It is clear from the coverage given to Henry’s funeral, the impact his death would have had on the local community who were still coming to terms with being at war.Full military honours were accorded at the funeral which took place on Saturday of Pte Henry Illingworth of 35 Fairbank Street, Crag Road, Windhill, who was a member of the D Company of the Bradford Pals Battalion.The deceased, who was only 27 years of age, died from double pneumonia. He was one of the first to join the Battalion and his untimely death came as a great shock to his colleagues, amongst whom he had made himself very popular.Pte Illingworth leaves a widow ad two children for whom the greatest sympathy is felt.The principal mourners were Mrs
Illingworth, Masters Harry and Dennis Illingworth, Mr and Mrs Thomas Illingworth, Mr Sam Illingworth, Mr and Mrs James Hinchliffe, Mr and Mrs Isaac Illingworth, Miss Illingworth, Mr Ernest Illingworth, Mrs Todd, Mr and Mrs Jack Holm, and Mr James Todd.A large crowd witnessed the departure of the cortege, the blinds of the houses in the vicinity where the deceased lived being lowered as a mark of respect.The coffin was borne on a gun carriage sent from Bradford Moor Barracks whilst the officers and men of the D Company, to the number of about 300, attended in charge of Major Moore and Captain Howarth.Along the route to Bowling Cemetery, where the interment took place, the Dead March was played by the band of the 2nd Royal Field Artillery. The bugle band of the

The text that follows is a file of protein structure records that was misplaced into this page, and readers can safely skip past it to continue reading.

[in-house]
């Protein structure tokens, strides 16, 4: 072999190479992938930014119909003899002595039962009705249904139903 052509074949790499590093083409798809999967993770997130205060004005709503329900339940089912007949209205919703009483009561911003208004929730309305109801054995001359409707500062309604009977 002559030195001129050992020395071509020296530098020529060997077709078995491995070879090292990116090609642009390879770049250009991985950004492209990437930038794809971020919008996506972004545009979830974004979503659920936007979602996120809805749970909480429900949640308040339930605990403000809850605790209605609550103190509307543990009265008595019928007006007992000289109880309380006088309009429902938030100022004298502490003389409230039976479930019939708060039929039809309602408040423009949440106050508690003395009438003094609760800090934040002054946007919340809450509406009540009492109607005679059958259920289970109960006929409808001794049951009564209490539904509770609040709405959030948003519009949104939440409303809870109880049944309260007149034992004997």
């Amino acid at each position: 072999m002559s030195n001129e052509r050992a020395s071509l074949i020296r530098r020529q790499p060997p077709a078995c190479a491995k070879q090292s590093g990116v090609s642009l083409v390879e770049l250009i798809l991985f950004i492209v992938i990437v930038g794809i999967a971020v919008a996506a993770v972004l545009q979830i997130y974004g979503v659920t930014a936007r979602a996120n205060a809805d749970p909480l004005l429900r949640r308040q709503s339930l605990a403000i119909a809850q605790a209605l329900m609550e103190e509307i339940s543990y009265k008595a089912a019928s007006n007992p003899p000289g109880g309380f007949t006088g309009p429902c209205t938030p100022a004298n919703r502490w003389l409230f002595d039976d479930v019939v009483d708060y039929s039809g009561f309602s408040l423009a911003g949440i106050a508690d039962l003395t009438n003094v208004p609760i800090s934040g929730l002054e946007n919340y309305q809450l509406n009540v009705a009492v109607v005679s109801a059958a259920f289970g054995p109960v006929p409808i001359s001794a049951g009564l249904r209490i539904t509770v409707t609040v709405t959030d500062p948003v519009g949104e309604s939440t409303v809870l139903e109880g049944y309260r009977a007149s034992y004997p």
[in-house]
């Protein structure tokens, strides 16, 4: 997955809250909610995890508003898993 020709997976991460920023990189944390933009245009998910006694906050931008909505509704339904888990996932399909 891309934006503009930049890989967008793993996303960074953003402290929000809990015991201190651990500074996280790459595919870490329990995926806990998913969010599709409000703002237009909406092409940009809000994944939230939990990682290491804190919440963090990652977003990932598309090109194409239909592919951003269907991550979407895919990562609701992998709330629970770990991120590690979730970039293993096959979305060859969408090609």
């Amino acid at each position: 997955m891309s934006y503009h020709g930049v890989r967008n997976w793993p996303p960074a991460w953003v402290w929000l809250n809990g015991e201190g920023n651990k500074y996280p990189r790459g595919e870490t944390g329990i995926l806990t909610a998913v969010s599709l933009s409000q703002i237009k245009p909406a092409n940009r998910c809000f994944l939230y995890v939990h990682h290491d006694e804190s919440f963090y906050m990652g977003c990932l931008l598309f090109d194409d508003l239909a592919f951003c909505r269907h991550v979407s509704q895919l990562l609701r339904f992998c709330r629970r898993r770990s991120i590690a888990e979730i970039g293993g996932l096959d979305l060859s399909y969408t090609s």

Battalion, with muffled drums, was also in attendance.A firing party fired a salute over the grave and the Last Post was sounded.
Wreaths were sent by the battalion and the Shipley & District Working Men’s Club of which Pte Illingworth was a member.Shipley Times & Express 8 January 1915